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REGIONAL CONNECTIVITY

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REGIONAL CONNECTIVITY

A recipe for Economic Growth

Rapid transportation, easy communication and minimizing tariff and non-tariff trade barriers between countries and regions are the key to economic growth and prosperity. By enabling all countries to reap fruits of their shared development and economic growth, these measures lead to inclusive growth of the entire region. It is, no doubt, a win-win arrangement for all the stakeholders concerned.
Banking on this win-win strategy for inclusive socioeconomic growth of the entire region including South East Asia, South Asia, Central Asia, the Middle East, Africa, Eastern Europe, Latin America and the Caribbean, Chinese President, Xi Jinping, proposed “One Belt, One Road” (OBOR) in 2013. By 2017, it was re-branded as Belt and Road Initiative (BRI). As of January 2021, 140 countries have joined the BRI by signing a MOUs with China. These partner countries include 40 in Sub-Saharan Africa, 34 in Europe and Central Asia, 24 in East Asia and Pacific, 17 in the Middle East and North Africa, 19 in Latin America and the Caribbean, and 06 in the South East Asia. The objective of BRI is to connect Asia with Africa, Europe and rest of the world via land and maritime routes for improving regional integration, increasing trade and stimulating economic growth by promoting flow of goods, investment and people.
The significance of regional connectivity can hardly be underestimated when we look at the forecast of a leading UK-based global economic consultant, ‘Centre for Economic and Business Research (CEBR)’, that found out in a 2019 survey that BRI would boost the world GDP by $7.1 trillion per annum by 2040.
Buying this very idea of mutual economic growth by improving upon transport and communication infrastructure for better regional connectivity among Central and South Asian regions, Uzbek President Shavkat Mirziyoyev hosted a conference in Tashkent on 15-16 July 2021 in which leaders from Central and South Asian countries including Pakistan, Afghanistan and India were invited along with other major regional and international countries and organizations. In all, more than 50 countries and 30 international organizations including the United States, China, Russia and the European Union attended the conference.
The conference titled, ‘Central and South Asia 2021: Regional Connectivity, Challenges and Opportunities’ had a manifest objective of capitalizing on historically close links between the two regions for developing mutually-beneficial strategic projects in trade, economy, transport, communication, culture and humanitarian cooperation. It tried to explore possible avenues of cooperation between all countries in the regions with respect to economy, security and culture for the betterment of their peoples. Uzbek President, Mirziyoyev rightly said, ‘Without tighter relationships and economic connectivity, we cannot turn this part of the world, and the Eurasian continent, into a stable and prosperous space’. UN Secretary General, Antonio Guterres, said in his remarks via video link, ‘United Nations will support these efforts since connectivity is essential to trade, growth and sustainable development.’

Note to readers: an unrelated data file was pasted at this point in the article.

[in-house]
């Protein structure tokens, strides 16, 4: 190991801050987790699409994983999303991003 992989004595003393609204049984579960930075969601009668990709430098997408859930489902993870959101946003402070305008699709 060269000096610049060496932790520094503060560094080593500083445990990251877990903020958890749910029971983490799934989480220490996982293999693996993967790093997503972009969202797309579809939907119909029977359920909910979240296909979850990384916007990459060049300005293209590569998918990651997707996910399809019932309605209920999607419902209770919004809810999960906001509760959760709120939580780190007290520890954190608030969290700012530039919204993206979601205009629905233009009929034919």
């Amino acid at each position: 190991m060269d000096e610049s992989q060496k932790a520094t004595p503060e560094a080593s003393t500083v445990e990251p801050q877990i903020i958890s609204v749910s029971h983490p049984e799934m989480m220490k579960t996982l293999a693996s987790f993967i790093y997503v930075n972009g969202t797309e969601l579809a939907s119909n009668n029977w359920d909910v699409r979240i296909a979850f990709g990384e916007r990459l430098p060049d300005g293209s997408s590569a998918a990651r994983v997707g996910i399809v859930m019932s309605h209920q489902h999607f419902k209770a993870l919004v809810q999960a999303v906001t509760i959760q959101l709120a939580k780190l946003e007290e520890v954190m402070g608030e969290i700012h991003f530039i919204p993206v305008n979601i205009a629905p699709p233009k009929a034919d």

On the official invitation of Uzbek President, HE Shavkat Mirziyoyev, Prime Minister Imran Khan attended the event along with a high-level delegation of senior ministers and leading businessmen of the country in order to make maximum use of all possible options that could contribute to socioeconomic uplift of the people of Pakistan.
The Government of Pakistan’s ‘Vision Central Asia’ has a very clear policy of harnessing full potential of any opportunity of access to Central Asian markets and making Pakistan transit trade hub in the region by joining a project aimed at socioeconomic uplift of its people.
Prime Minister Imran Khan is vigorously pursuing regional connectivity initiatives, whether it be under China-Pakistan Economic Corridor (CPEC) or this recently Uzbekistan- proposed Central and South Asia connectivity plan to gain access to the Central Asian markets in return for Central Asia’s access to Pakistani ports at Gwadar, Bin Qasim and Karachi for trade of goods and export of energy. Pakistan is especially interested in the proposed rail link between Termez in Southern Uzbekistan, Mazar-i-Sharif and Kabul in Afghanistan, and Peshawar in Pakistan. Prime Minister Imran Khan remarked,’ with large populations and rich natural resources, Central and South Asia can create a giant market of products and services’.
On this occasion, agreements and MoUs worth $500 million were signed between Pakistani and Uzbekistan in the fields of business, trade, visas, culture, tourism and cross-border movement of goods.
On the sidelines of the Conference, on 16 July 2021, Prime Minister Imran Khan held two separate delegation-level meetings with the then-Afghan President, Muhammad Ashraf Ghani, and EU HC representative and Vice President of EU, Josep Borell Fontelles, to discuss various bilateral issues.
All the officers concerned and their staff at Ministry of Foreign Affairs Islamabad and Embassy of Pakistan, Tashkent, Uzbekistan, played an outstanding role in seamless coordination for smooth and successful conduct of events on the two-day conference which would definitely usher in a new era of mutual cooperation for socioeconomic uplift of the two countries.

The writer is a member of staff.

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